Better Boat Handling
It has been said that we do not see much yachting on TV as broadcasters do not regard it as a sexy sport. So why is it that we get spectators crawling out of the woodwork the minute things start to go wrong in the Marina? Is it the shouting from the skipper or just the expensive sound of gel coat disintegrating as the boat T-Bones the jetty?
Let’s look at berthing from the skipper perspective, it’s been a great day out on the water, the crew have had great day sailing. Good sail trim to keep the boat moving as quickly as possible and accurate navigation has allowed the boat to arrive at the harbour entrance, and the prospect of curry and beer once in port is high on the agenda for the evening. But its “Harbour Entrance” time and the skipper’s blood pressure is beginning to rise. The crew are putting earplugs in place because the unpleasant bit is about to unfold – “Captain Crunch” is about to manage a controlled crash into the Marina. This exercise will not be complete without a large side order of “Shouting”!
So, why are we so bad at parking and what can we do about it? The short answer is; lack of experience. If we were to look at the sailing activity as a whole, a very small percentage of the time will involve berthing. So in an alien environment where the water around the areas we are parking is moving quickly, and we throw in some wind to make things even more complicated, then it’s easy to understand why the nerves start to fray.
How can we change this? For me, as an instructor, I want to get people to the point where they actually enjoy berthing the boat. The sense of achievement where a boat has been brought into berth smoothly and with hardly a word spoken is immense. In fact the well-executed entry into a harbour will either go unnoticed or you will get a clap from an appreciative crowd.
So the key to success is practice. Here are a few golden rules to help:
• Get to know your boat – know how much space it needs to stop moving. Understand how walk affects berthing prop.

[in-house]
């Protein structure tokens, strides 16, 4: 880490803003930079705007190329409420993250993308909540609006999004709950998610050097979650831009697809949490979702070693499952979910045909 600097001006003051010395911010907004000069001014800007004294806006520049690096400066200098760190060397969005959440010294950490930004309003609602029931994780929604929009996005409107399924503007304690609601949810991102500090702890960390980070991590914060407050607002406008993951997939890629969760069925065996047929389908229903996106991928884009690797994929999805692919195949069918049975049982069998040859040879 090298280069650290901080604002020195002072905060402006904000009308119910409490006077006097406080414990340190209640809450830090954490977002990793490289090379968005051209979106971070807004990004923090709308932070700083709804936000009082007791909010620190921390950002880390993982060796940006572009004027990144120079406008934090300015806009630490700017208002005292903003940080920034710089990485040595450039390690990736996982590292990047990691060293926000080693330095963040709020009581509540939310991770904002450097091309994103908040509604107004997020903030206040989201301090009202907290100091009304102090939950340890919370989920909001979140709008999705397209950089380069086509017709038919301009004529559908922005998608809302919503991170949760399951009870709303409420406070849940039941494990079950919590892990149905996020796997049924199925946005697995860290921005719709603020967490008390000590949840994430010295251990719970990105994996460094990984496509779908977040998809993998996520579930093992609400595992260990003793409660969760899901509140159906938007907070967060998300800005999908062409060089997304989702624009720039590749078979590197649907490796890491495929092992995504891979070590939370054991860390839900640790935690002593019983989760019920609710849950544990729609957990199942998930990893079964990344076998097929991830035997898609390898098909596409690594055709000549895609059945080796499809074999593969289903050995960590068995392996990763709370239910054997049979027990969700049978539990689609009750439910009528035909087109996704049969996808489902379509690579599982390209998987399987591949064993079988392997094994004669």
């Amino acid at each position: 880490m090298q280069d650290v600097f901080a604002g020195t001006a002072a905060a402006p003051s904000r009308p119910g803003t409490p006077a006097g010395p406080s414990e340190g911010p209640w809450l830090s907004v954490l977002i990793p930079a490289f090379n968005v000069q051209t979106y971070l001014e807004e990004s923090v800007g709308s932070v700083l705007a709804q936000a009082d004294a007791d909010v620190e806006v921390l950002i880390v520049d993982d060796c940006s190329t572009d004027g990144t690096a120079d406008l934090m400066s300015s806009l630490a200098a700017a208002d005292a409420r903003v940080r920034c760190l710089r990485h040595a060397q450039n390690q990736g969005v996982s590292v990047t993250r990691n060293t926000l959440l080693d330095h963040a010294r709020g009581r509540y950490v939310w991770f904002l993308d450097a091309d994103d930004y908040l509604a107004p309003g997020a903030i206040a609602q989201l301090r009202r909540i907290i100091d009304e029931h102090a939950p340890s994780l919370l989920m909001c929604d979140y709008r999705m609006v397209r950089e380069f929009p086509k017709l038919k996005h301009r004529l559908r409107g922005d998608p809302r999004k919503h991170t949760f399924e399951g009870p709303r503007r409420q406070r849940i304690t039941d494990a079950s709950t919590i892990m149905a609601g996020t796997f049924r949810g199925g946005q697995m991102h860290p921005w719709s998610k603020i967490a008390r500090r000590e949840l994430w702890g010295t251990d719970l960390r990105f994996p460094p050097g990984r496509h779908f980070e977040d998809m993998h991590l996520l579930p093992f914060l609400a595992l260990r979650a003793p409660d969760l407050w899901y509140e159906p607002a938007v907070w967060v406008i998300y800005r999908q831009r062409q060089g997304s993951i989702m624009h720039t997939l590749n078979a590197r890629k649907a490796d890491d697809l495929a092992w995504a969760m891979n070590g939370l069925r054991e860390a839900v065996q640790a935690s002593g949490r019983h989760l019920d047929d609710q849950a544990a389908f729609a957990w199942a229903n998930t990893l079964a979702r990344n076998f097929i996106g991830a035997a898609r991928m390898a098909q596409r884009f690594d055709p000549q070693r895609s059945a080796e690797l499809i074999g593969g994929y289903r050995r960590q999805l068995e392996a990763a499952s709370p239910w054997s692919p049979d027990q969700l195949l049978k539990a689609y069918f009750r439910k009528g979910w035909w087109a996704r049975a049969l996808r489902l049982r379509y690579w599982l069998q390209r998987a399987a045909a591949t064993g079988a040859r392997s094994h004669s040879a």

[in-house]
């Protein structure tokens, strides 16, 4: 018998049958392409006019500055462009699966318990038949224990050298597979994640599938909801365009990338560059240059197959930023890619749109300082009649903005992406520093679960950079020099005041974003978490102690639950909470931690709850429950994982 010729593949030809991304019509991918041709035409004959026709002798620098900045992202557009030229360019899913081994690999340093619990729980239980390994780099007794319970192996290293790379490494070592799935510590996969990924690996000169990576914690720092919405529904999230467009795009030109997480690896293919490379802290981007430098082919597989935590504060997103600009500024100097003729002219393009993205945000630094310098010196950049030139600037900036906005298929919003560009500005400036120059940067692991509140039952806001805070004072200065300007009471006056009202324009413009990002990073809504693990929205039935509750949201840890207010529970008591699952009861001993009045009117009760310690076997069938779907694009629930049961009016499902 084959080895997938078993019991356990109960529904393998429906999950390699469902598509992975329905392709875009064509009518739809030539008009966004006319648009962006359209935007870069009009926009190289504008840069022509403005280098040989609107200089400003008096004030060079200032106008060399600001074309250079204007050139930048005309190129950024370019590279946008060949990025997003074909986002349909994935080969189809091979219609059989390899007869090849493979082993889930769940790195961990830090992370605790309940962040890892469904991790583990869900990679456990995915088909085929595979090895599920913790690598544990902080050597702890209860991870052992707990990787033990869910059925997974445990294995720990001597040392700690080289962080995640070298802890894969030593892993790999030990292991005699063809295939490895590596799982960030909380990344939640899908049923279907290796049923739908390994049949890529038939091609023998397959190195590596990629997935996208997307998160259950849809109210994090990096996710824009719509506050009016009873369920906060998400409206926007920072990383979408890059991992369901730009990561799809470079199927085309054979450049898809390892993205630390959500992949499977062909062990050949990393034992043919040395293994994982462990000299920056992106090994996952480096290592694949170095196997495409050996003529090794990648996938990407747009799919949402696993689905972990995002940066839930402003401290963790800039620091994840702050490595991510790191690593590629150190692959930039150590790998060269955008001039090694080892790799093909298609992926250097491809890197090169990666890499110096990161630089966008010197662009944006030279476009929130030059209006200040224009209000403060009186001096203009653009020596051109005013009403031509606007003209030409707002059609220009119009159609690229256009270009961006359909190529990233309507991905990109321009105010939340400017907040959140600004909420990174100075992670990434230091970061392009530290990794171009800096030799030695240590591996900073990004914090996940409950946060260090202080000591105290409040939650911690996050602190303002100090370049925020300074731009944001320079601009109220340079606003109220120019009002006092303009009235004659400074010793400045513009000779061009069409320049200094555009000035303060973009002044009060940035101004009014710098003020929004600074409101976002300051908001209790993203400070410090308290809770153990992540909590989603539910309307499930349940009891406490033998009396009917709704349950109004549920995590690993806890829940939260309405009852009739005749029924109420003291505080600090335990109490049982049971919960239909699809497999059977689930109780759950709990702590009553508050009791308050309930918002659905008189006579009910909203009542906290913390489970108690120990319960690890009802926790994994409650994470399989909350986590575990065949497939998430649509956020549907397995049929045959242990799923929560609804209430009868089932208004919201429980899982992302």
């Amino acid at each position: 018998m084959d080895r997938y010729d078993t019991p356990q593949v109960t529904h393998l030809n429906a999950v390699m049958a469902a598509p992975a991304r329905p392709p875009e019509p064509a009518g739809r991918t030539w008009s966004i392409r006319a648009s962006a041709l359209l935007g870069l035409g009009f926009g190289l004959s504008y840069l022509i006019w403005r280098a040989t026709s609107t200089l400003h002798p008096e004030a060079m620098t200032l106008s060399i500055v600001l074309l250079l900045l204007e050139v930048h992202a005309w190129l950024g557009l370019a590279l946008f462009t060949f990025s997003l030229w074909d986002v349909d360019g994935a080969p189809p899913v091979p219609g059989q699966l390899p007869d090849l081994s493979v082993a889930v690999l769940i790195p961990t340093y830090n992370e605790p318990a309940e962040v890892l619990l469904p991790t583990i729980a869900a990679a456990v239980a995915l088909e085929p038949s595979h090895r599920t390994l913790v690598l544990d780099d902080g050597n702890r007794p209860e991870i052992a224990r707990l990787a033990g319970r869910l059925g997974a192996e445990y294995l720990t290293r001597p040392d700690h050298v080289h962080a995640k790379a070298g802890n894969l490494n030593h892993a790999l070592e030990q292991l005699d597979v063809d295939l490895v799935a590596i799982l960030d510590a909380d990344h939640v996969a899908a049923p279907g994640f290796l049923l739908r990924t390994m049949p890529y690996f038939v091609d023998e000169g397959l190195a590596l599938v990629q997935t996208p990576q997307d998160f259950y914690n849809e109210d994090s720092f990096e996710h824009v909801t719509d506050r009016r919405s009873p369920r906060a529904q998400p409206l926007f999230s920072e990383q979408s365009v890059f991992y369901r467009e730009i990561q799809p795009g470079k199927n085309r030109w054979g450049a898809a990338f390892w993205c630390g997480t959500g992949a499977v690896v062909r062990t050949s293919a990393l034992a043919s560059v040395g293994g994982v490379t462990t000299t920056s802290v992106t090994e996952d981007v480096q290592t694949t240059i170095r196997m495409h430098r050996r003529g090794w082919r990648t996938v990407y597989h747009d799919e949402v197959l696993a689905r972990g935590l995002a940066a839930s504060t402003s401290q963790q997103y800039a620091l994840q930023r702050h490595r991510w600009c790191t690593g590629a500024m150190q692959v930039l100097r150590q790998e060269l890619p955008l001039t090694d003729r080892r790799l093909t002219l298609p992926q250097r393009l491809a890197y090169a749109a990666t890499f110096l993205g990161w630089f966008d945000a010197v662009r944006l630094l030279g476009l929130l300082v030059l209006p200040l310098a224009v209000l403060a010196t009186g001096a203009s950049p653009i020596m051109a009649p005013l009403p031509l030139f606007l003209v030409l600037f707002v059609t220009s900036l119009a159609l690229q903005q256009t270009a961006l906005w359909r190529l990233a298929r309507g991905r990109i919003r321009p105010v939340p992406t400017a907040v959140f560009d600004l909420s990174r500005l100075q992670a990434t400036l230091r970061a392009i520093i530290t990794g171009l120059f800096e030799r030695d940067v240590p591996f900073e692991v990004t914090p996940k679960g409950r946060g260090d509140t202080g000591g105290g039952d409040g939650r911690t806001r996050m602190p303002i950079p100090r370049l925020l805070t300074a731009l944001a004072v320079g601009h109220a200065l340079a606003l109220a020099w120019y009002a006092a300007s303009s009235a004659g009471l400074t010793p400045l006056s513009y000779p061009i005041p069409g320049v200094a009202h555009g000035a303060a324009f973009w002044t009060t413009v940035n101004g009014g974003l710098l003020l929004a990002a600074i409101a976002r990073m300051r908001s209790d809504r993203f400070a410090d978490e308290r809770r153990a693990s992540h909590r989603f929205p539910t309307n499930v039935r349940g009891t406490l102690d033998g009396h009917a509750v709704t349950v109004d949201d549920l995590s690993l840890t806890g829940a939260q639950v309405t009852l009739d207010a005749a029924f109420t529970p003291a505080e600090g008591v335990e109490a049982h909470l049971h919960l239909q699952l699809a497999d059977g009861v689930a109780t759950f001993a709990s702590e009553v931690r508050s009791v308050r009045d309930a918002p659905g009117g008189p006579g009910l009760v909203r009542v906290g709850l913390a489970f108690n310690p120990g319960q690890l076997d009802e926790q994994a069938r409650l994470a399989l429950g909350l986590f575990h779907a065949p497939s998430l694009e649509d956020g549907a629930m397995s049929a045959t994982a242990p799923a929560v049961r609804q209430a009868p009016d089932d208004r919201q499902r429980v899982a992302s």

• When approaching a berth, give it a good eyeball – see what the tide and wind is doing.
• Have a plan in your head on how to get the boat into berth.
• Brief your crew, give them time to get ready. Don’t arrive at the pontoon without fenders are warps ready to go.
• Always have an escape route. This is not a completion to get the boat in on the first attempt. If you think things are about to go wrong, go back out and have another go.
• Get the speed right. Not too fast, as you need to stop. But also not too slow either, if you are too cautious, the wind and tide will take charge and you won’t get to where the boat needs to be!
So taking these tips into account, you need to find yourself a quiet spot to practice. Start off with simple manoeuvres and as you master the art, try more complex approaches such as reversing a boat into a tighter spot.
One of the best ways to gain a lot of practice is to use somebody else’s boat! I am serious about this as BOSS regularly run boat handling weekends where you have 2 full days boat handling in the Hamble. For the average sailor, the weekend course will provide each crew member with roughly two years’ experience. For those of you with your own boats and difficult berths, BOSS can send you an instructor for a day to help you work through the best way to handle your own boat.
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